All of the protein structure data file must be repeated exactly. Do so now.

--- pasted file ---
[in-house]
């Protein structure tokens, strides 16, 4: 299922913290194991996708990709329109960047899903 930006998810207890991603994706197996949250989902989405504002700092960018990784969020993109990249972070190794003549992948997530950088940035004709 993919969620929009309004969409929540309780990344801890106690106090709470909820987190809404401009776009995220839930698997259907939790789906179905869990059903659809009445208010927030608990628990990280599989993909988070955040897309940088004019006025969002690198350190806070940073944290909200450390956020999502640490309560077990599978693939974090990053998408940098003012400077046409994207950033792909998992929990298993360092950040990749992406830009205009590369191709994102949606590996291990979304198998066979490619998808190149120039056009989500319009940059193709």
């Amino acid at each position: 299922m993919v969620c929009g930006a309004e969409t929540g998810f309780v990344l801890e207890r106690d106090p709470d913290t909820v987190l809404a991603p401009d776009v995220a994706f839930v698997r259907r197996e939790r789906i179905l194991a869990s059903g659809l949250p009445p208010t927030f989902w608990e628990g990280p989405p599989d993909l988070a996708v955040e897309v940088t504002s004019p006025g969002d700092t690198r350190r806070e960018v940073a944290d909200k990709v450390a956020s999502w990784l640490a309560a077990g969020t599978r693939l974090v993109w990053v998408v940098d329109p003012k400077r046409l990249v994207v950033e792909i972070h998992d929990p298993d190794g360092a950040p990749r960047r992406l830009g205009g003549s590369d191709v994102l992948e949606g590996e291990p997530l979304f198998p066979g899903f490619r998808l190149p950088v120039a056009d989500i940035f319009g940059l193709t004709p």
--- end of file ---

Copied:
[in-house]
């Protein structure tokens, strides 16, 4: 299922913290194991996708990709329109960047899903 930006998810207890991603994706197996949250989902989405504002700092960018990784969020993109990249972070190794003549992948997530950088940035004709 993919969620929009309004969409929540309780990344801890106690106090709470909820987190809404401009776009995220839930698997259907939790789906179905869990059903659809009445208010927030608990628990990280599989993909988070955040897309940088004019006025969002690198350190806070940073944290909200450390956020999502640490309560077990599978693939974090990053998408940098003012400077046409994207950033792909998992929990298993360092950040990749992406830009205009590369191709994102949606590996291990979304198998066979490619998808190149120039056009989500319009940059193709």
């Amino acid at each position: 299922m993919v969620c929009g930006a309004e969409t929540g998810f309780v990344l801890e207890r106690d106090p709470d913290t909820v987190l809404a991603p401009d776009v995220a994706f839930v698997r259907r197996e939790r789906i179905l194991a869990s059903g659809l949250p009445p208010t927030f989902w608990e628990g990280p989405p599989d993909l988070a996708v955040e897309v940088t504002s004019p006025g969002d700092t690198r350190r806070e960018v940073a944290d909200k990709v450390a956020s999502w990784l640490a309560a077990g969020t599978r693939l974090v993109w990053v998408v940098d329109p003012k400077r046409l990249v994207v950033e792909i972070h998992d929990p298993d190794g360092a950040p990749r960047r992406l830009g205009g003549s590369d191709v994102l992948e949606g590996e291990p997530l979304f198998p066979g899903f490619r998808l190149p950088v120039a056009d989500i940035f319009g940059l193709t004709p």